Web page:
Buying Puts: Waste of Your Money or Crucial To Survive? (1/2)

Updated: May 5

Introduction

The VIX is difficult product to read, especially during uncertain times like we witness right now . Many investors, including professionals and non-commercials, who have been shorting the volatility index got squeezed out by the Covid-19 meltdown. Let's try to read the contradicting signals the VIX and investor positioning send out over and over again.


1) Shorting The Vix When It's Near Record Lows: A Spike Is Coming

When expected volatility is near its lows (clustering around 11-13), be ready for a turmoil if news starts to provoke changing risk-positioning (risk parity, long gamma positioning, short covering in the VIX...).

(Source: CTFC)


A possible future spike can be predicted by looking at positive divergence in the daily MACD. If the inclination is pronounced, short covering in the VIX may suddenly take place. What level it's going to reach cannot be forecast, but the chart below shows you that despite decent returns in 2019, the VIX was not as stable as one might have guessed. Also, the frequency of these spikes has been increasing over the past 3 years despite favorable returns for the US stock market. When the VIX spikes, short speculators turn heavily long in an attempt to reduce risk. Unfortunately, that's when the **** has already hit the fan.


Simulating Long Put Returns

Given the Covid19 crisis, isn't it worthwhile exploring the opportunities of adding long volatility exposure (via long puts) to our covered call portfolios?


I have simulated a long put strategy on the Eurostoxx-50 index for 2017, 2018 and 2019 - May 2020. Let's take a look at the input:

  • 5-year puts being bought in a 250k portfolio; 10% of the portfolio value. In reality, we can easily finance this insurance with covered call premiums.

  • Strike price is 10% below starting price (at 1/1)

  • Renewing the number of contracts, strike price and expiration period each year. Wait for renewal until the VIX is within the 12-13 range, which was the case in March 2019.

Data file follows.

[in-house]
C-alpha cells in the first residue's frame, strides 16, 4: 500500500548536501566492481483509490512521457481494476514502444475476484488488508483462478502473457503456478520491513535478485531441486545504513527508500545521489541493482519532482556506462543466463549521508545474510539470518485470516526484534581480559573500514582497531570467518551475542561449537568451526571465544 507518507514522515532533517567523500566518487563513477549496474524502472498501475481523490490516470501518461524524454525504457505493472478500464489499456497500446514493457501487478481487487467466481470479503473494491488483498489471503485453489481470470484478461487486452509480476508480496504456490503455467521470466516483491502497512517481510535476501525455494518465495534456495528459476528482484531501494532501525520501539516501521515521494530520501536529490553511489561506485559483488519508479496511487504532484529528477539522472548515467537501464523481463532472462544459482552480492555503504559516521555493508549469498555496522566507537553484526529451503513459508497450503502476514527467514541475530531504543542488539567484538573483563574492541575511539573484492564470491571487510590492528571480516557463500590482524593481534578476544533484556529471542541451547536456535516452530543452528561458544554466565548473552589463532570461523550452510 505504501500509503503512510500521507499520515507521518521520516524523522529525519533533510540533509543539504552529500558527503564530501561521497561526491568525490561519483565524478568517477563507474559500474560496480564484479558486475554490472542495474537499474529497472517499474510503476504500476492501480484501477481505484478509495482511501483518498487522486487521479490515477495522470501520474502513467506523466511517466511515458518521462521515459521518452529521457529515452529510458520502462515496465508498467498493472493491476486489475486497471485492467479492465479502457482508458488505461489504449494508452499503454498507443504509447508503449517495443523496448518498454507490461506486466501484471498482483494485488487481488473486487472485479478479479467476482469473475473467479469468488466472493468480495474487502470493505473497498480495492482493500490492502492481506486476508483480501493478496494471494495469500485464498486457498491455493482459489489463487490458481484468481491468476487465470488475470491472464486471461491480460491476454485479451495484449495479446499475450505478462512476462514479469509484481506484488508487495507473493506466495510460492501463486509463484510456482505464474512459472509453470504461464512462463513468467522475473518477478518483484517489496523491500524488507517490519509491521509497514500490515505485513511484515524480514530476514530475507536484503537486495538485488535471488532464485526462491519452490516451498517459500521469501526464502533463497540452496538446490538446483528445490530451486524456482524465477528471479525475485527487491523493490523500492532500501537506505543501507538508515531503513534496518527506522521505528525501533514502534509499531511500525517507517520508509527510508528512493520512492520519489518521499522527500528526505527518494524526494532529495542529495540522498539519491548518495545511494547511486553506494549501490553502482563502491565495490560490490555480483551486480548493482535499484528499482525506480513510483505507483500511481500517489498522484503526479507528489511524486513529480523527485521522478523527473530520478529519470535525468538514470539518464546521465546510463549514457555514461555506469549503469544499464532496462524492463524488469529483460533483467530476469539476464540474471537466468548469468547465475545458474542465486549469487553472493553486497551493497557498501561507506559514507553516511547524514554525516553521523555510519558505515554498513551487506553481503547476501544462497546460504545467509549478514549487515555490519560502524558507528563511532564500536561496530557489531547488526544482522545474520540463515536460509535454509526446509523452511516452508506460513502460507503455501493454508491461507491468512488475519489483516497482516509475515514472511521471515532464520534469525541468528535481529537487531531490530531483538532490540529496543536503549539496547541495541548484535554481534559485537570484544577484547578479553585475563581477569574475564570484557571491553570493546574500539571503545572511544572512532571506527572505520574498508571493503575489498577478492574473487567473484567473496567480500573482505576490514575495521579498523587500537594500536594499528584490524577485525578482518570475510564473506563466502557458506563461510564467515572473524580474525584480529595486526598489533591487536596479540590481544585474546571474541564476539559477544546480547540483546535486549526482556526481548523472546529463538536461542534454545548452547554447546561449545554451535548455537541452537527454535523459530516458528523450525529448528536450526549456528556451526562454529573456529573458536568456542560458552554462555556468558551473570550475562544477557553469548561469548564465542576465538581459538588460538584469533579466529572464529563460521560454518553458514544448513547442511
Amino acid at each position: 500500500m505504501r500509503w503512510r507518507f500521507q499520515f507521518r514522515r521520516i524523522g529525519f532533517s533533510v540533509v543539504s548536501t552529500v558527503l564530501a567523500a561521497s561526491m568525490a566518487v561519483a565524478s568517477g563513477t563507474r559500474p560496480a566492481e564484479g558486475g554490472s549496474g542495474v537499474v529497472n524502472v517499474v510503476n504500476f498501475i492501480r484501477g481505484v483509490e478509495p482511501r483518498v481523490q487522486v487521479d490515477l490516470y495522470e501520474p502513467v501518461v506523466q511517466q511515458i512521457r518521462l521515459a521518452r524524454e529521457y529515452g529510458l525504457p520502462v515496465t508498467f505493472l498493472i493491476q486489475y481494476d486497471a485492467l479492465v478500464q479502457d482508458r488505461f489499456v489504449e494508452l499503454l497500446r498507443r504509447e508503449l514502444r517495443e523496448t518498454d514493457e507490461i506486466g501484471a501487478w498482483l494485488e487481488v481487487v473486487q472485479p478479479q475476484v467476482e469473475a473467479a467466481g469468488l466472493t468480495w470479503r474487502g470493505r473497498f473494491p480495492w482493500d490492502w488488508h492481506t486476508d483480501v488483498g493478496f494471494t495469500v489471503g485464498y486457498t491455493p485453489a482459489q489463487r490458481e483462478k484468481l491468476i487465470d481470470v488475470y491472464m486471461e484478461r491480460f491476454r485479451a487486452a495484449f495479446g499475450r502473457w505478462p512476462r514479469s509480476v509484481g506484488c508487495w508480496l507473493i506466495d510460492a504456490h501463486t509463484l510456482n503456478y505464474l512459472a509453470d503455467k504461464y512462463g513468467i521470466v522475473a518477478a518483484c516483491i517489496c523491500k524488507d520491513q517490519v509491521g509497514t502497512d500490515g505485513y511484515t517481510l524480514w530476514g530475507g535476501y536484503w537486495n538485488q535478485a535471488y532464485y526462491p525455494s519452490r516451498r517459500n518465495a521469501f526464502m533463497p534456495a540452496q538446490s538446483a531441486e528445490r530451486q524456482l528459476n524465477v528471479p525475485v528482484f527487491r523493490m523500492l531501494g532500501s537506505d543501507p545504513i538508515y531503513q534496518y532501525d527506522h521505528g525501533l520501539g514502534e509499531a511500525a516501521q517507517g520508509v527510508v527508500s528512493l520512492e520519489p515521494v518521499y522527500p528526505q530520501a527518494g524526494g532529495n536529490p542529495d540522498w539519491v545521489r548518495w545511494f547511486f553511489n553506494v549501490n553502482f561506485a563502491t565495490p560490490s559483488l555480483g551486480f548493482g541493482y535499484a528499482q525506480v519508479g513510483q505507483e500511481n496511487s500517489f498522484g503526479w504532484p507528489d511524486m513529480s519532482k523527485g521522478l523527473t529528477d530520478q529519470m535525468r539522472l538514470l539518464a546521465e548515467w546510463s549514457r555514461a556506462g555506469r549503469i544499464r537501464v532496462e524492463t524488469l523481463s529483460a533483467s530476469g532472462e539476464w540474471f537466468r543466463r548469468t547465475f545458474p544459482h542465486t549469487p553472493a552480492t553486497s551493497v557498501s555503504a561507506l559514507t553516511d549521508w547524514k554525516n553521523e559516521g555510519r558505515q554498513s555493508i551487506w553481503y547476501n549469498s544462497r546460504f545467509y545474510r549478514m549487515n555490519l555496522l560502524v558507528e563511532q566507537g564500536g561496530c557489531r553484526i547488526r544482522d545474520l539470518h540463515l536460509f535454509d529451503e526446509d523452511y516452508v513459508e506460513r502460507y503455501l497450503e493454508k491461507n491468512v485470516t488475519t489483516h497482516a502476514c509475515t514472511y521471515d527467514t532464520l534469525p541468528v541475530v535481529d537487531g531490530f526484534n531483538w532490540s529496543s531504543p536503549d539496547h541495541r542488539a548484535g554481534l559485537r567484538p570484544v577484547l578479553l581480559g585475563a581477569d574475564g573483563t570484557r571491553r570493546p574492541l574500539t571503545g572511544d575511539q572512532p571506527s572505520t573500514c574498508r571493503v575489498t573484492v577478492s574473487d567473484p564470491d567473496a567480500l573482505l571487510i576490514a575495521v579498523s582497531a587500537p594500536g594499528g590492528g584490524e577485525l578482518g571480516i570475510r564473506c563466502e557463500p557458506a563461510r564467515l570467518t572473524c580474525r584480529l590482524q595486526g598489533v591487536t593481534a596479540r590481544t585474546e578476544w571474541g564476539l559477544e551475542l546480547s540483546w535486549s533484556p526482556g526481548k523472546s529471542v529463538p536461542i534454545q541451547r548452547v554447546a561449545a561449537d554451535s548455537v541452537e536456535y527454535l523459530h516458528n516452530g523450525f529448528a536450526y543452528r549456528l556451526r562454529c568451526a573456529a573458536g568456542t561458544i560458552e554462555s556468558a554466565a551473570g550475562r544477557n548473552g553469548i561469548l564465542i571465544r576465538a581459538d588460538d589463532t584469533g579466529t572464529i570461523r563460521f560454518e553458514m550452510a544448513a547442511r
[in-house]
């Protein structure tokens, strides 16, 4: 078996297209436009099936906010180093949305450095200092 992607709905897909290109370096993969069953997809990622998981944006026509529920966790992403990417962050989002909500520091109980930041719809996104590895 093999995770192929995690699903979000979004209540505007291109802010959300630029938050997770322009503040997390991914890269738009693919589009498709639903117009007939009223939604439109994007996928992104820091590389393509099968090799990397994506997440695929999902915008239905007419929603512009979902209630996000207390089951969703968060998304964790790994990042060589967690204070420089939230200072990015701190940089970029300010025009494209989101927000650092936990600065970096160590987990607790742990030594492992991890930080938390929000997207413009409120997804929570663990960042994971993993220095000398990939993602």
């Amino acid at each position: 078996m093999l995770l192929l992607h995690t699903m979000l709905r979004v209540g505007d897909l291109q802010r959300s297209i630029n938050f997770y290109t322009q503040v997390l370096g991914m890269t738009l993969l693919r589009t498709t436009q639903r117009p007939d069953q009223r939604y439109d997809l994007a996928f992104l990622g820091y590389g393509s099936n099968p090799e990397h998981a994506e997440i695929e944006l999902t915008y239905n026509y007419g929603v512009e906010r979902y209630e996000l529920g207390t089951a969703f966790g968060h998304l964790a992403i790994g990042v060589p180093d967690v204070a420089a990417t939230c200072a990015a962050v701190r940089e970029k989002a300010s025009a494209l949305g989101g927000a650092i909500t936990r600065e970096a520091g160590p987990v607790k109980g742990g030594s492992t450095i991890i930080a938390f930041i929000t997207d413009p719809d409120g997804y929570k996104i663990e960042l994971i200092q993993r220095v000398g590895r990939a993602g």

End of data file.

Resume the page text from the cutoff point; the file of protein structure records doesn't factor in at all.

• No rebalancing

  • No other strategies implemented (no portfolio overwriting)

  • Please note that simulations are not 100% accurate but point to a fairly realistic performance based on long-term implied volatility

Goal of the simulation: looking for a volatility hedge, taking profits on puts when possible and re-investing them portfolio overwriting. By taking profits on your long puts, you automatically re-invest these gains when a correction has occurred.

For defensive investors looking to add to their equity exposure only during meltdowns, this strategy bears fruit as they capture juicy covered call premia on new portfolio overwriting positions. In the meantime, you can keep the covered call premia on the sidelines and utilize them during retirement. I steadfastly believe that this approach is far more attractive than rebalancing a 50-50 portfolio (bonds and equities). The outcomes were surprisingly favorable, even in a low-volatility market environment like 2017.


2017

In 2017, our overall return was slightly negative despite seeing an outperformance in April because of rising volatility.

(Source: Option Generator Calculations)


2018

2018 was an excellent year for the long put holders with spiking volatility in February and December. As expected, putting a tenth of your portfolio in permanent insurance provides a real cushion during turmoils. Throughout the whole year, the combination of 10% puts and 90% Eurostoxx-50 outperformed a simple buy and hold strategy. Profit-taking should start when the entire put value exceeds €55,000, or resulting in a net gain of €30,000 as it's almost impossible to sell the puts at their peak value.

(Source: Option Generator Calculations)


2019 - May 2020

The coronavirus pandemic caused on an unprecedented crash on the stock market and pushed the VIX far above 80% at some point. What would have happened to our long put strategy that started on March 18th, 2019? On March 20th, 2020 the spike in the VIX and the roaring bear market led to a monster profit of €230,000 on the put side.

Even after some cooling in the volatility index, the profit on the put side still stands at €100,000. Re-investing that money in the stock market - without risking the other covered call premia accumulated over the past year(s) - should be a no-brainer.

(Source: Option Generator Calculations)

Conclusion

Hedging your portfolio by utilizing long puts on the Eurostoxx-50 turns out to be a successful strategy in conjunction with traditional buy and hold investing, not to mention the covered call premiums we can collect on our long-term leaders. I wouldn't do this on the S&P-500 given its strong outperformance relative to foreign indices, which would destroy the value of the long puts. Also, there are no 5-year options available on the SPY tracker.


Finance your permanent insurance with portfolio overwriting income and you'll be able to absorb future VIX shocks. This is especially true for those who have garnered sizable long-term capital gains and want to reduce drawdown risks. Right now, the VIX is elevated and a lot of VIX speculators turned heavily long, indicating further cooling in the VIX to the sub-20's is likely. We're going to examine the yearly performance of this strategy prior to 2017 and share the results on this blog page.

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